Consumer watchdog calling for ionisation smoke alarms to be pulled from shelves due to slow detection of smoke

Consumer New Zealand is calling for ionisation smoke alarms to be pulled from shop shelves following the outcome of its test.

The test was carried out with a smoke box on 20 different smoke alarms, the majority the photoelectric type and four of which were ionisation alarms, on fast flaming fires and slow-burning, smouldering fires.

While all alarms made a warning eventually, the ionisation alarms were a lot slower to sound the alarm during smouldering fires, which the watchdog's head of testing Paul Smith says is "dangerous."

"Smoudlering fires comes from things like upholstery foam, dodgy wiring in the walls, an extension cable that you’ve left plugged in and wrapped up, or a towel draped over the heater," he said.

He said smoke is the cause of many deaths in house fires and with many occurring overnight, any extra time would be useful.

"Every minute is valuable to be able to get everyone awake and to get out of the house," he said.

Mr Smith said Consumer New Zealand is communicating with retailers to explain why they should not be sold rather than looking for government intervention over their sale.

Fire and Emergency New Zealand has recommended the photoelectric type with long battery life for a decade but says any working smoke alarm is better than none.

A previous information video for FENZ said over 80 per cent of fatal house fires involve a faulty smoke alarm or where the household doesn't have one.

Landlords replacing smoke alarms in properties must install photoelectric, long battery life smoke alarms, as stated in the Residential Tenancies Act.

Sale of ionisation alarms in NZ:

The Warehouse stopped sale of ionisation alarms last year.

Mitre 10 sells ionisation alarms, does not recommend customers solely use ionisation alarms.

Bunnings sells ionisation alarms.

PlaceMakers sells ionisation alarms, reviewing position following Consumer New Zealand findings.

Hammer Hardware – some stores sell ionisation alarms.

Foodstuffs (Pak N Save and New World) – Sells ionisation alarms, recommends photoelectric alarms.

Countdown – Stopped ordering ionisation alarms in February, a few may still be on the shelves.

A study found it can take minutes before an ionisation alarm detects smoke. Source: 1 NEWS

Most watched: 'I don't wanna cry in front of these kids' - Unsung hero gets $10k for his devotion to helping Auckland kids on and off the rugby field

Note: This story was first published on Wednesday May 16

Nick has dedicated hundreds of hours to kids in the Mount Roskill community, and it's time for him to be recognised. Source: Seven Sharp

He's described as a true unsung hero, the invisible glue that holds the community together, now an Auckland man who has dedicated years of his life to helping hundreds of kids is being recognised for his work.

Nick Tuialii has given up his free time to coach Mount Roskill kids on the rugby field.

The kind-hearted coach is called "dad" by many of the boys he coaches and has even opened his home to some of them when they needed a roof over their heads.

Nick is fundraising to take a team on a rugby trip to Samoa, thanks to ASB he has been gifted $5000 to help make it happen.

"I don't wanna cry in front of these kids mate," Nick told Seven Sharp's Sam Wallace for their ASB Good as Gold segment, tearing up when surprised with the gift at rugby training.

That was just the beginning of the emotions though, when Nick learned he would also be getting another $5000 for a holiday for him and his wife.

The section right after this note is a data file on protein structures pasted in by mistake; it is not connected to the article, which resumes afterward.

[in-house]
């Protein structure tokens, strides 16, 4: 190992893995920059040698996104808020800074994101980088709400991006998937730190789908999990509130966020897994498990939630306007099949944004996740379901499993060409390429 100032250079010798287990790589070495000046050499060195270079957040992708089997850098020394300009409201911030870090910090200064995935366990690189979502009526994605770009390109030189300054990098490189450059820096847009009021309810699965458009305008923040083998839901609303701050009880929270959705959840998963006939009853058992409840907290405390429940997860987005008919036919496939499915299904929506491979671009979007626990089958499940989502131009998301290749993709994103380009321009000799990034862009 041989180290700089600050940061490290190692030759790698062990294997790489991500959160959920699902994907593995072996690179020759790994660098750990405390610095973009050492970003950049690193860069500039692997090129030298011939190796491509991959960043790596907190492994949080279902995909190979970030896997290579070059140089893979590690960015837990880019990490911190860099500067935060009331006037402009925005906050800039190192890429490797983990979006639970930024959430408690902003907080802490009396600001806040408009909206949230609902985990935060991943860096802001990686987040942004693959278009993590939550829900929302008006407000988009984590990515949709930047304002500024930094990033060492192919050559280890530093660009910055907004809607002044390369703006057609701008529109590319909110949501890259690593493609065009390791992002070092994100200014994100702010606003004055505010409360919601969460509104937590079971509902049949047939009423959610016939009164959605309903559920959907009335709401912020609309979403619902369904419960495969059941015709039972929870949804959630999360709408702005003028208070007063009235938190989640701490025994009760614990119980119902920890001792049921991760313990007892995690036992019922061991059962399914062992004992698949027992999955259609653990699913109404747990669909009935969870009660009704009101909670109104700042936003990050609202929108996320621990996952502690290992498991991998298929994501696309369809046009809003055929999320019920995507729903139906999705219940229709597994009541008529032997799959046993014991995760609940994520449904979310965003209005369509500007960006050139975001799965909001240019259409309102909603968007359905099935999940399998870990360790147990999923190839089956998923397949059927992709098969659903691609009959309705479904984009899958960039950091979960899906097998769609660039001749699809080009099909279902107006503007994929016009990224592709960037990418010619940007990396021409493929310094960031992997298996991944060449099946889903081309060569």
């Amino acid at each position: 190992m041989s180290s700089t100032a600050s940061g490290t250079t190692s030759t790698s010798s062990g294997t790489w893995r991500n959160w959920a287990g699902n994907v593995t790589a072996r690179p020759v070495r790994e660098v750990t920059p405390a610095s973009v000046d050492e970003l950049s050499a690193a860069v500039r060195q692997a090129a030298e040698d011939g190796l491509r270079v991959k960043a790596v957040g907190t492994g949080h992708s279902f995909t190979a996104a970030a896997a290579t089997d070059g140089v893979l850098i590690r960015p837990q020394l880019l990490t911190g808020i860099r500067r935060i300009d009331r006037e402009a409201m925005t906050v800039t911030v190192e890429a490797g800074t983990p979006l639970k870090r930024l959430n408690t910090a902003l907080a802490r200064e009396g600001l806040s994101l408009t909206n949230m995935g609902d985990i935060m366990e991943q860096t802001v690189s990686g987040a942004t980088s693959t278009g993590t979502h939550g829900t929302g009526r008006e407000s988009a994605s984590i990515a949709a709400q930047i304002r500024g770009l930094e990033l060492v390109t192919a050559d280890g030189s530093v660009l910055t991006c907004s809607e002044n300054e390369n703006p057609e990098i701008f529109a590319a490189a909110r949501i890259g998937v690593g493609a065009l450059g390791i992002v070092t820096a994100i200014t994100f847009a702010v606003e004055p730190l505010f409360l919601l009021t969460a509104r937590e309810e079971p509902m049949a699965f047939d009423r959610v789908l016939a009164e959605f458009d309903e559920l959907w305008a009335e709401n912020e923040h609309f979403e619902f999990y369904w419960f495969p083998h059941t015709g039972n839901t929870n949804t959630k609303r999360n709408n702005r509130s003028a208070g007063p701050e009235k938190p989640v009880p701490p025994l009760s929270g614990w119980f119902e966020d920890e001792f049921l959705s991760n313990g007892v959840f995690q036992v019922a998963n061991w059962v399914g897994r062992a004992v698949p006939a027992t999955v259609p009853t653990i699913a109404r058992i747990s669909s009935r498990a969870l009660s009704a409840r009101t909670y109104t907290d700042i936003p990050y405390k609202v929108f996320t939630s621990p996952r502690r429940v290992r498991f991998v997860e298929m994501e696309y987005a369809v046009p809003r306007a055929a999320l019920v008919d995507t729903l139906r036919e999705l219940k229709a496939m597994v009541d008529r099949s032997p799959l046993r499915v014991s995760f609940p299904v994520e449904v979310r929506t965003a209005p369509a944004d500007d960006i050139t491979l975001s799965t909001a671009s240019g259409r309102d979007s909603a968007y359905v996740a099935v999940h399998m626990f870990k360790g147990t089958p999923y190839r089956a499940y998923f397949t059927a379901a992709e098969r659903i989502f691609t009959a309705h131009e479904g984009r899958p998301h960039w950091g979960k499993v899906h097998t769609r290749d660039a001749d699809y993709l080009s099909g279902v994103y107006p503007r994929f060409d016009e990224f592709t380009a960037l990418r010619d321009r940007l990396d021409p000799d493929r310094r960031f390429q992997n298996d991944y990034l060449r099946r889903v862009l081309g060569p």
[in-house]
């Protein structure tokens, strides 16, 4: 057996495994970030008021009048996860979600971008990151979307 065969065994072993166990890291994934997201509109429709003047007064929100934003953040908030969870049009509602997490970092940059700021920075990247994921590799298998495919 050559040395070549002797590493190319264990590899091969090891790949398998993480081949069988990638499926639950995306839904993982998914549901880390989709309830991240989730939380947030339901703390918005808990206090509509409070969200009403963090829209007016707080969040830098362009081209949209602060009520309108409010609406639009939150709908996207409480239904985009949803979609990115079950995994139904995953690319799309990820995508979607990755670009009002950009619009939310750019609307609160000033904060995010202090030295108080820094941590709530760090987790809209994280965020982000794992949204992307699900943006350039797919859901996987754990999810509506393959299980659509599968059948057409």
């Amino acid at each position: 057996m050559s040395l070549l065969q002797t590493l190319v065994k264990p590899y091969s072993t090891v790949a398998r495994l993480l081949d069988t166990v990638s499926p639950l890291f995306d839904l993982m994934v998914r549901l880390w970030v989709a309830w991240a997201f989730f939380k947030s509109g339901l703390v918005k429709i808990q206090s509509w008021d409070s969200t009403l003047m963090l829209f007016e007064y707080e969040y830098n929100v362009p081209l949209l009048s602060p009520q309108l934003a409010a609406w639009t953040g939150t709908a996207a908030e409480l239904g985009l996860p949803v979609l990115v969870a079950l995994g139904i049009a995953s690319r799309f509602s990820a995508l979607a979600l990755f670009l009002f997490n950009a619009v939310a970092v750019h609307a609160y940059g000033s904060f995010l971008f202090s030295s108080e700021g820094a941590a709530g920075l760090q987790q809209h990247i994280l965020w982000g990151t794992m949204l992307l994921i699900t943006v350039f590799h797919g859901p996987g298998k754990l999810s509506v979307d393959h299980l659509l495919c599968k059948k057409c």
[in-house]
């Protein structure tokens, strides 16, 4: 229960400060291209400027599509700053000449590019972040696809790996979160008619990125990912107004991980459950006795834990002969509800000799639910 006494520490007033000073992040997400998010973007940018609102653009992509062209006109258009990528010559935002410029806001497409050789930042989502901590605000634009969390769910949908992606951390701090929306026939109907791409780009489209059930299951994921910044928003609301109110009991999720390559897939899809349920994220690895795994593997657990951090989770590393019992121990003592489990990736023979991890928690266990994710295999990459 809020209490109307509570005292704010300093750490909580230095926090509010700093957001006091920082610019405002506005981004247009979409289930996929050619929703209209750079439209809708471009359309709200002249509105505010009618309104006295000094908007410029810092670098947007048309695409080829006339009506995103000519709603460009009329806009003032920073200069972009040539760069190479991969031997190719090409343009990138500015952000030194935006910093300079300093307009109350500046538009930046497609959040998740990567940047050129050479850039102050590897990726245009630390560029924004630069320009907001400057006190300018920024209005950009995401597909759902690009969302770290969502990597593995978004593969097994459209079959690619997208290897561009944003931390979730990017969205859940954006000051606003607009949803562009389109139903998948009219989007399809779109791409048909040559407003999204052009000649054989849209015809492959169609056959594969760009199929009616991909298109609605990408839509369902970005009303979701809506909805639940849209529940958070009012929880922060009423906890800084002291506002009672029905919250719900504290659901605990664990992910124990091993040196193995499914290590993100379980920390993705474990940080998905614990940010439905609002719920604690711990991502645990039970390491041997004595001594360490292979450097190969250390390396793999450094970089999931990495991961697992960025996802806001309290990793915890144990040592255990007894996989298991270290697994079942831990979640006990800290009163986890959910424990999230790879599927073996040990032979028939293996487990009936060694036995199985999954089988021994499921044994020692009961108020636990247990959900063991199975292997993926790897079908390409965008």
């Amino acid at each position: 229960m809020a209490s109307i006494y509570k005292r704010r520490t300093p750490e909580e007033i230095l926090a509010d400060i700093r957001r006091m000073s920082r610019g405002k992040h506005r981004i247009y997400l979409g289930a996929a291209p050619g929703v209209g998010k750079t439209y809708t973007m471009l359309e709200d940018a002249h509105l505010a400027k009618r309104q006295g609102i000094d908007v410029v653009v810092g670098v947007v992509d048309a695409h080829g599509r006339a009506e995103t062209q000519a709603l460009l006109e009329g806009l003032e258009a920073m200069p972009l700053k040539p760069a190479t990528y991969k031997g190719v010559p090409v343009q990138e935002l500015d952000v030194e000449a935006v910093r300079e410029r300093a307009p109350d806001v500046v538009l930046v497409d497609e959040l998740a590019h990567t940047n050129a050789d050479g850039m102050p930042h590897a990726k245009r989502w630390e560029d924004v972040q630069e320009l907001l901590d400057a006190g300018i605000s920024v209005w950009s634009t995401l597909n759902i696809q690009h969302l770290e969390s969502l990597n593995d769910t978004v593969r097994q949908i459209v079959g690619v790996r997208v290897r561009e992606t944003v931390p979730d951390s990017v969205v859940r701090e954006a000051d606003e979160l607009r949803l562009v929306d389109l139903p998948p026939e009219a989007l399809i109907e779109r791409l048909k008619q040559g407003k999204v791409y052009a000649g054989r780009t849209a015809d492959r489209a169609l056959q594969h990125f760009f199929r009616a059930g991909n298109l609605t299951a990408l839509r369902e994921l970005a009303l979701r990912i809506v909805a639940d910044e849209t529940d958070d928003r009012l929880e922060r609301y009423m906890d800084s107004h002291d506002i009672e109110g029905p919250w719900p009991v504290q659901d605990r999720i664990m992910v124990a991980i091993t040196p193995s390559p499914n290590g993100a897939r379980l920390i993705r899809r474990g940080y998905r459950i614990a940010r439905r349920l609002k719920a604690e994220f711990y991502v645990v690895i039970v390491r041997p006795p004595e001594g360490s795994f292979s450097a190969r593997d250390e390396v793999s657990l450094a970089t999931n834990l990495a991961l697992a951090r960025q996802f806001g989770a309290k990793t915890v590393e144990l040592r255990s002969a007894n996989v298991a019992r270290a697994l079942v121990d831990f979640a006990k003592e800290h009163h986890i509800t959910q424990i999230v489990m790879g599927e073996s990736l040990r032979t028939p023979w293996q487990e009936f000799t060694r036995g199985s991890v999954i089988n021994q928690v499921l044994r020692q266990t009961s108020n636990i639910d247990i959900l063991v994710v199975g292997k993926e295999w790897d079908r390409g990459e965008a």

The deserving couple says they will be using the funds to visit their daughter and her husband to be in London.



'He's going to go to hell' says woman sexually abused by Gloriavale leader Hopeful Christian in the '80s

The death of controversial Gloriavale leader Hopeful Christian is drawing mixed reaction from those who knew him.

While the West Coast commune mourns his loss, others have taken the opportunity to speak out against him. 

The closed community closed ranks even further on what's believed to be the day of their leaders' funeral, just one day after 92-year-old Hopeful Christian is reported to have died.

For some, his death has simply brought relief. He sexually abused Yvette Olsen in the 1980s.

Sunday’s Jehan Casinader interviewed the religious leader before he died, and says the community will adapt to go on without him. Source: Breakfast

"His destruction of my life is finally over," Ms Olsen said from Australia today.

"He's going to be before God and he's got to answer for every one of those people whose lives he destroyed. And then he's going to go to hell," she said.

He founded the Cooperites in North Canterbury in the 1960s, when the Australian evangelist was known as Neville Cooper. 

"It's been firm, tight even grim control from the inside that's the mark of this community," Peter Lineham, religious historian said today.

Christian was convicted of sex offences in the 1990s and jailed for 10 months. But his following remained loyal, moving to the West Coast to build Gloriavale which now has 500 members.

The controversial religious leader died today after a battle with cancer. Source: Sunday

But will their leaders' death bring about the demise of the community he built?

"I think it would go against the ethos of the community that anyone would take the place of the person they revere as their prophet and founder," Mr Lineham said.

In 2007 Christian granted TVNZ's Sunday programme his first ever television interview.

"The moment I started questioning him, challenging his principles and values and his history, he was very defensive. He was squirming," Sunday correspondent Janet McIntyre said today.

While the West Coast commune mourns his death at 92, others have taken the opportunity to speak out against him. Source: 1 NEWS